Who is a journalist?

When I was eight, I won first prize in my school districts Girl Scout bake off. Obviously, I am a gourmet baker. I have a ribbon and a picture with the town councilman to prove it.

Janis Krums was riding the ferry on January 15, 2009 and fortuitously got the first picture of the Miracle on the Hudson. He didn’t get a ribbon; he got $40,000. By the same logic, he is a journalist.

But is he really?  I say no, and I am really no baker either.   We are just two individuals who got really lucky.

Krums is part of a new breed: the citizen journalist. He’s your Average Joe with a camera on the street; no journalism degree, but an active Twitter account.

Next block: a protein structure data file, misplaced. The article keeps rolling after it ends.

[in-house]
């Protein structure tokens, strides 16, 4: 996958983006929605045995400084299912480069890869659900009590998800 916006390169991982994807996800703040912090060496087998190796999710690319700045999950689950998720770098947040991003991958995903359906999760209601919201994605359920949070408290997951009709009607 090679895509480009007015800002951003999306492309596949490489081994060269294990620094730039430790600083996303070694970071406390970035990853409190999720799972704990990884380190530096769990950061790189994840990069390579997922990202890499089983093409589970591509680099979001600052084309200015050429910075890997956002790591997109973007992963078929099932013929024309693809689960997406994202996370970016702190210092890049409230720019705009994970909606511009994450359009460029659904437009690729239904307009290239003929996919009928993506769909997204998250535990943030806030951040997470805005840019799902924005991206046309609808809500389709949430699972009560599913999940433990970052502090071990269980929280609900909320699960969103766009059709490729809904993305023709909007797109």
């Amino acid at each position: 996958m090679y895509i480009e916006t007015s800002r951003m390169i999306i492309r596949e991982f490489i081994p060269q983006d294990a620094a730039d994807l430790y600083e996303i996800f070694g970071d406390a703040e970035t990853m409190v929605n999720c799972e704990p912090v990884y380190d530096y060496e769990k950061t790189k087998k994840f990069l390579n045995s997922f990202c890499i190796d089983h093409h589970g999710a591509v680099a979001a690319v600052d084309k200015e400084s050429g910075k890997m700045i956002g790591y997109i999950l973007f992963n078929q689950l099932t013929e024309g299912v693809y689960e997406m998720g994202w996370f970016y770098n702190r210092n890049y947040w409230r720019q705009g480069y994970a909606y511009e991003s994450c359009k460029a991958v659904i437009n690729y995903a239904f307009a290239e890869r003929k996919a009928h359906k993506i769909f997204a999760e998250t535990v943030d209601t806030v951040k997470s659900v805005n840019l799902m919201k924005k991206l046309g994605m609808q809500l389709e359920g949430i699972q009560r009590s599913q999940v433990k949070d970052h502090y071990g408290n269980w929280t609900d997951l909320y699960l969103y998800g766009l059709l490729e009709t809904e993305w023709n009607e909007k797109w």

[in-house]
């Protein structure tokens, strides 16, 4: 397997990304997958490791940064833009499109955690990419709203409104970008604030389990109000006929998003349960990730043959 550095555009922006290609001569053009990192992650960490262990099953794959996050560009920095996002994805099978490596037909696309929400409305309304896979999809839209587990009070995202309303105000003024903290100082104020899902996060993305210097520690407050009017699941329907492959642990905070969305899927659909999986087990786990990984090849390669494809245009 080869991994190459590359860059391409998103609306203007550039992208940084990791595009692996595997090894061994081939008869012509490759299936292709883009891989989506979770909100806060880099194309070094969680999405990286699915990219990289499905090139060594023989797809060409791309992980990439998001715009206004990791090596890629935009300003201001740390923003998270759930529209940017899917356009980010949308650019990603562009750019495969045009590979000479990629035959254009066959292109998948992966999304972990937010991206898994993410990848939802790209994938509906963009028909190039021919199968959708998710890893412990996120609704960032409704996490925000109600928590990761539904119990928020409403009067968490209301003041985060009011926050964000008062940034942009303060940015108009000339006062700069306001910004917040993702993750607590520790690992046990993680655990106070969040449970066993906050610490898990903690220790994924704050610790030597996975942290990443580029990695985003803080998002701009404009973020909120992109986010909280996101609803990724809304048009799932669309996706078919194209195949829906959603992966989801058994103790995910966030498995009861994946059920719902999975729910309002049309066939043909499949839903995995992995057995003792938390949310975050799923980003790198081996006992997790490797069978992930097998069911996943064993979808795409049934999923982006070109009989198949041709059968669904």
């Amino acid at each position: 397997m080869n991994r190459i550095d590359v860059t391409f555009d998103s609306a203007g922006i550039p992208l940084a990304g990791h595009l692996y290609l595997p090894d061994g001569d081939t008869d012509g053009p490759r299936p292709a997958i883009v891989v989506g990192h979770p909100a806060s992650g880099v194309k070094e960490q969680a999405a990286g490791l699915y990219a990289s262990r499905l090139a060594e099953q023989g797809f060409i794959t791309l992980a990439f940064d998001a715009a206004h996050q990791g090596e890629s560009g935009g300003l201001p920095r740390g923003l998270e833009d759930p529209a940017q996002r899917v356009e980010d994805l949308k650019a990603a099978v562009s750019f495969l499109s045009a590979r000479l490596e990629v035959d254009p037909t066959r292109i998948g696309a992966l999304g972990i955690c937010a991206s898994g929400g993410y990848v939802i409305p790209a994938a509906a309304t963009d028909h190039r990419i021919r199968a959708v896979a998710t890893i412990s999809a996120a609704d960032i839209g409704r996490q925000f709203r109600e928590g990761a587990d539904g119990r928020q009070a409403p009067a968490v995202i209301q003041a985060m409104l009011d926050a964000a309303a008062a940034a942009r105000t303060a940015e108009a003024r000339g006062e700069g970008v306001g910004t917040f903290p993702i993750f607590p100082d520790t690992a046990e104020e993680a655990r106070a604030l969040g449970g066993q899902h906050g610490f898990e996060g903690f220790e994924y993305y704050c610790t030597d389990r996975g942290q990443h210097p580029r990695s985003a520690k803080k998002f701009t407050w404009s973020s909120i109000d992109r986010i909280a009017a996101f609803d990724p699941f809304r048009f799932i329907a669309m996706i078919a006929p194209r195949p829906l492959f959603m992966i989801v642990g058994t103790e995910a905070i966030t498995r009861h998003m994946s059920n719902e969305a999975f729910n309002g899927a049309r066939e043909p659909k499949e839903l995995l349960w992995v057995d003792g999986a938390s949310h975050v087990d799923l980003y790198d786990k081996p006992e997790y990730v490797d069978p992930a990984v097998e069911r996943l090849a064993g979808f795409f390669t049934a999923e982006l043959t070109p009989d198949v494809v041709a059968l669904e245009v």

There is value in ordinary citizens sharing news as they see it happen. The public needs to be informed. In fact, the Online Journalism Review says it’s the way of the future.

But Krums isn’t a professional. His photograph doesn’t even get the whole plane in the frame. But he was first. Citizen journalism will exacerbate the idea that it’s best to be first, regardless of the quality or truth of your work.

If you wouldn’t hire me to bake your wedding cake, why would you trust Krums to report on the state of the world?

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